Get ready for your fanciest Oreos yet! These cookies and cream macarons are made using a French macaron recipe and filled with an Oreo cream filling. While macarons might seem a bit scary, the macaron guide I have below should help with tips.
Want to Save This Recipe?
Enter your email & I'll send it to your inbox. Plus, get great new recipes from me every week!
By submitting this form, you consent to receive emails
Tell me about this recipe!
- These taste just like your favourite Oreo cookie, but fancy! The macaron shells are made using oreo cookies as well as almond flour, while the filling is a vanilla buttercream
- What I love about macarons is the different textures, with a crunchy shell and a super soft filling. The filling is adapted from BraveTart.
- You will need to set aside some time to make these, mainly due to letting the shells form a skin before you bake them.
The printable recipe card with the full list of ingredients and instructions can be found at the bottom of this post.
- Almond Flour: not all ground almonds are equal! Some brands will have thicker ground almonds compared to others, which is why I like to sift mine twice. You can also grind it in a food processor but be sure to only do it for a few seconds, otherwise it will release oil.
- Butter: I love using European style butter like Kerry Gold. European style butter has a higher percentage of butterfat, giving you a creamier and richer taste.
- Egg Whites: you want your egg whites to be at room temperature, and you don’t want any yolks at all to be present. This will stop your egg whites from whipping up into a meringue.
How to make this recipe
One: Sift together your Oreo crumbs, confectioners' sugar and ground almonds twice. Set aside.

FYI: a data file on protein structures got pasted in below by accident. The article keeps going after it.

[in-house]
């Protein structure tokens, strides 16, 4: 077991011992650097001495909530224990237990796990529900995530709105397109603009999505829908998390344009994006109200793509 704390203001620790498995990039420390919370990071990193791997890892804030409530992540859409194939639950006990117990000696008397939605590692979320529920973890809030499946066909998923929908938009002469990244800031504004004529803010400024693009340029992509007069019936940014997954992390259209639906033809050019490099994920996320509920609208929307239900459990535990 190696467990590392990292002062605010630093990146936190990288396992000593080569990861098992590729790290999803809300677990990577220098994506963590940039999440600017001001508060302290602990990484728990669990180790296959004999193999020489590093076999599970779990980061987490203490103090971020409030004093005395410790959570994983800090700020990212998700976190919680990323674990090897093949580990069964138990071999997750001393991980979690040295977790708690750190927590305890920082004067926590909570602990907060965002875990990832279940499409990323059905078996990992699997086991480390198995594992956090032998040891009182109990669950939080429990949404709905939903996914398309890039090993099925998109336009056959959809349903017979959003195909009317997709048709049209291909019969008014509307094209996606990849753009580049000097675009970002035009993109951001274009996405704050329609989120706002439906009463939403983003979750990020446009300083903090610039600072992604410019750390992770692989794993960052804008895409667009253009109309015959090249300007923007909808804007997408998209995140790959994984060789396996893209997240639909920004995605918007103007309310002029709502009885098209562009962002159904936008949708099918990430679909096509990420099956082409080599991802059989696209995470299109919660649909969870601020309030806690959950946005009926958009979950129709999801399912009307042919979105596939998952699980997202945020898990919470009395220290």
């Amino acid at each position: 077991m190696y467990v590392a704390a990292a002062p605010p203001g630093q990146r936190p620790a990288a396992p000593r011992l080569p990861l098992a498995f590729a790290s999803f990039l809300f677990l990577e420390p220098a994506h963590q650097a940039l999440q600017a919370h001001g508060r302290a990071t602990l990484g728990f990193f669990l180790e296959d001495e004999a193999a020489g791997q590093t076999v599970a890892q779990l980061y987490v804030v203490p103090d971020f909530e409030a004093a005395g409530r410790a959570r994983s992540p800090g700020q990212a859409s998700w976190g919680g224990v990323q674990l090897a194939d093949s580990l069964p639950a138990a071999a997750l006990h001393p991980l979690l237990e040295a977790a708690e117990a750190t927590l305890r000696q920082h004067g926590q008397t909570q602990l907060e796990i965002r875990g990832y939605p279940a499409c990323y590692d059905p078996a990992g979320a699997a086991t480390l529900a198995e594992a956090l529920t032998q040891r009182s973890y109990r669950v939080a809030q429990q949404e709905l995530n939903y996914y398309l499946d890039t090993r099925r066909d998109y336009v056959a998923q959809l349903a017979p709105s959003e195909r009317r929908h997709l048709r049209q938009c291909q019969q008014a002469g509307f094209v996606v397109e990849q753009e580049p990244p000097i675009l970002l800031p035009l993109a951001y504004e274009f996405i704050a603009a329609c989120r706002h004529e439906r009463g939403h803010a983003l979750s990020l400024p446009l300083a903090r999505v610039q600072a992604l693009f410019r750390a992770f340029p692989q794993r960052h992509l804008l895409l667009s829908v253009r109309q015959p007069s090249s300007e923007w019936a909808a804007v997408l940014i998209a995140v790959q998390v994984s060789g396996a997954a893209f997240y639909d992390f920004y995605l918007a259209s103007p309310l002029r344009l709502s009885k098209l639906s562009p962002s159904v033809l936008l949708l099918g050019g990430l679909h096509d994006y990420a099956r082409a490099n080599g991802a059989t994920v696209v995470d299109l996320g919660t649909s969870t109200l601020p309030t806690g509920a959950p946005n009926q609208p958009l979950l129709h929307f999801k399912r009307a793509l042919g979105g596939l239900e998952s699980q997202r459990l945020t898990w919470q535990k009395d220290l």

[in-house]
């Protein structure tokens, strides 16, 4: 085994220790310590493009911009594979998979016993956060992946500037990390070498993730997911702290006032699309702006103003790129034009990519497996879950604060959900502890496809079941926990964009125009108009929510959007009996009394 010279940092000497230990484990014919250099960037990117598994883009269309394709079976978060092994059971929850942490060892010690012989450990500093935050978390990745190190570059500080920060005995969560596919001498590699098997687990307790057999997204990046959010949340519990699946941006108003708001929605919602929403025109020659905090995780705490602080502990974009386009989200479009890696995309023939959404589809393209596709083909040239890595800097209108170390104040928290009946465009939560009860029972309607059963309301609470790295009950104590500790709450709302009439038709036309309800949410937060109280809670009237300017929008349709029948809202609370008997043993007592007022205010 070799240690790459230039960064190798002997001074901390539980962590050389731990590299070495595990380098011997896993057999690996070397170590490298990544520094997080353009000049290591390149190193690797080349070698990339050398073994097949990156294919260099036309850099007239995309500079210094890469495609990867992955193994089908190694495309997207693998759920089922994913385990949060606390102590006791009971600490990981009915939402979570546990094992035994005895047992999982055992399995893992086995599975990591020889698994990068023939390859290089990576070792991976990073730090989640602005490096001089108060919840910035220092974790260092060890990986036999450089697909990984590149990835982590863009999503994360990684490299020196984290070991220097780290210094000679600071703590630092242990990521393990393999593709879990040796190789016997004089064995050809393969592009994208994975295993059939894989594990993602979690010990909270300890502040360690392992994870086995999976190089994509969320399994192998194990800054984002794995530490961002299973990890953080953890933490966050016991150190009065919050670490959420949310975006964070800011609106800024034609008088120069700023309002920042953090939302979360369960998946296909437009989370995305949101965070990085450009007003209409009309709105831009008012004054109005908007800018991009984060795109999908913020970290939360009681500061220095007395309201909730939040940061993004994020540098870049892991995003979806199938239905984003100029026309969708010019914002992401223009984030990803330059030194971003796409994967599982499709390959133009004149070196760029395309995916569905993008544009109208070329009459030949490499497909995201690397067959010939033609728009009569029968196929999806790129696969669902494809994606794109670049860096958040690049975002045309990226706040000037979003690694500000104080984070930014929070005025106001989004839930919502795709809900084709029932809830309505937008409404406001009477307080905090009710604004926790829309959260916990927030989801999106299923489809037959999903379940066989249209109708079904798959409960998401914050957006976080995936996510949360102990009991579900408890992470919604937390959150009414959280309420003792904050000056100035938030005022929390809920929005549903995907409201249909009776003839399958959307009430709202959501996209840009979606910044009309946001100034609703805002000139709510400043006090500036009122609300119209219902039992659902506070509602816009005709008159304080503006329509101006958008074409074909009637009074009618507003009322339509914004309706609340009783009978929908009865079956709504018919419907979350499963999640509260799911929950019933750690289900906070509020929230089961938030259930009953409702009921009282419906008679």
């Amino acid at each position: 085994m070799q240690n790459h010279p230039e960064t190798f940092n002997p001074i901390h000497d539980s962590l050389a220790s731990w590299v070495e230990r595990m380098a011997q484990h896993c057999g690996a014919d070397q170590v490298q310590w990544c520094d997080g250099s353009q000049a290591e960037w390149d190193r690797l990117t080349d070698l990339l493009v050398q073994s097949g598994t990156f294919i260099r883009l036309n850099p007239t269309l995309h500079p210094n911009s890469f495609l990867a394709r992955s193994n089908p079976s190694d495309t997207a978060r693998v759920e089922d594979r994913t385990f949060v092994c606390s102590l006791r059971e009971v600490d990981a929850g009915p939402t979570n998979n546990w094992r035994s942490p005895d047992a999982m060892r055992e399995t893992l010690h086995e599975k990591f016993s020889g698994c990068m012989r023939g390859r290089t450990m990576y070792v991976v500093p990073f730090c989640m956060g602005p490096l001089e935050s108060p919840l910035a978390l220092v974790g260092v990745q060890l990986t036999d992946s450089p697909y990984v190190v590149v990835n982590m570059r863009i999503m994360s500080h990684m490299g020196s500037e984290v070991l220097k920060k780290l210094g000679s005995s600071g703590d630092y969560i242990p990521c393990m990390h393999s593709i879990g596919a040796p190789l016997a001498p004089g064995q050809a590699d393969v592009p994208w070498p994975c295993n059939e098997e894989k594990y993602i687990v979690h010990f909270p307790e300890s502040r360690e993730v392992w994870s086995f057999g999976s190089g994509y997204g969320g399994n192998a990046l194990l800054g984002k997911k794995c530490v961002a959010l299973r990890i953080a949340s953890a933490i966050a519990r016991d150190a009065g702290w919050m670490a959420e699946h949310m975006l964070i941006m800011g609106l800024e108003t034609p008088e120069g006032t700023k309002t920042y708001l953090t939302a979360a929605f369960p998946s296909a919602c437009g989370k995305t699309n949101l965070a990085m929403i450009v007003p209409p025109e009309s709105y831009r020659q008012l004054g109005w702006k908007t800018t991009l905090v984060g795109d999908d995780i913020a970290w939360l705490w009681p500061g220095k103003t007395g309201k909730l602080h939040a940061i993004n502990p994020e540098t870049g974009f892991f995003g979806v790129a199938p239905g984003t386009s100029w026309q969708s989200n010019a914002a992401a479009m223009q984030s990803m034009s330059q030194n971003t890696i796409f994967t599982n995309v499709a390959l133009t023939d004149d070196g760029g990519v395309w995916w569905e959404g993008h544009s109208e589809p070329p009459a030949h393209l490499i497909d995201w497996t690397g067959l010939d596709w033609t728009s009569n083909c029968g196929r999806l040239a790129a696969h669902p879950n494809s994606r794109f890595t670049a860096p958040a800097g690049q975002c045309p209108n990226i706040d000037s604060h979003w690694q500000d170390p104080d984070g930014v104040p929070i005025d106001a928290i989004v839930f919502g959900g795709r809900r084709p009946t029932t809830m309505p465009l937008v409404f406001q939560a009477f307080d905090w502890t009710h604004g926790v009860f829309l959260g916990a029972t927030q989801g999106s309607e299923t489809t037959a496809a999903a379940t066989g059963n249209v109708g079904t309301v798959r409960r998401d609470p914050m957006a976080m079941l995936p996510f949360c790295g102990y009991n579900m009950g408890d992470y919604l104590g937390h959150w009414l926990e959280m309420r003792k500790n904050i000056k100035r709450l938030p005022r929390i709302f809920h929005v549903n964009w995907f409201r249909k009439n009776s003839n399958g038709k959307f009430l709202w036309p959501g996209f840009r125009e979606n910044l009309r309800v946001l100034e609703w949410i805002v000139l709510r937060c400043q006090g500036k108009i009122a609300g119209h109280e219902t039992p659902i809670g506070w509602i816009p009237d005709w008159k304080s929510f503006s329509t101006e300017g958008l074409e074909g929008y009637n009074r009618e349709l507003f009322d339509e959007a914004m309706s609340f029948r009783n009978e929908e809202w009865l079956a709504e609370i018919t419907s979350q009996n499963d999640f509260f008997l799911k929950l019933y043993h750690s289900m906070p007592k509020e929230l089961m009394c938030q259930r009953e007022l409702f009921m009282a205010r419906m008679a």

Two: Whisk together your egg whites and granulated sugar in a stand mixer bowl. Place it on top of a small saucepan which has an inch of simmering water. Whisk the mixture until the sugar has completely dissolved.
Three: Place your bowl in your stand mixer fitted with the whisk attachment. Whisk on your lowest speed for 30 seconds until it begins to foam. Increase the speed medium-high until it becomes glossy. You can stop mixing once you have a stiff peak which bends just a bit at the tip.
Four: Pour in your ground almonds mixture as well as your vanilla and begin folding.
Five: This step is called the macaronage, and it is how we get a smooth and shiny batter. If we undermix it we'll get hollow macarons, but if we overmix it we'll have macarons with no feet - it's all about balance! With your rubber spatula, smooth the batter on the sides of the bowl. We're trying to deflate the batter by pressing it up against the bowl over and over again. To test if it's ready, lift up your spatula and make the form of a figure 8. If you can do that without the batter coming off your spatula breaking, then it's ready.
Six: Place the batter into a piping bag with a circular tip and pipe out your shells on parchment paper or a silicon mat. Tap each tray firmly on your counter to remove any air bubbles. Once they have formed a skin (usually takes about 30 minutes but can be longer!), bake them at 325 for 15 minutes.
Seven: Melt your butter in a small saucepan, then pour into a mixing bowl. Add your vanilla, salt and confectioners' sugar.
Eight: Mix on low to get all the ingredients moistened, then increase the speed to medium for 2-3 minutes. Use immediately as the filling firms up fairly quickly!
- I usually provide metric and US customary weights, however with this recipe I have only provided metric measurements. Macarons are already a tricky cookie to bake, and you need everything to be precise.
- You want to make sure you have no yolk at all in your egg whites, otherwise the egg whites won't whip up into a meringue.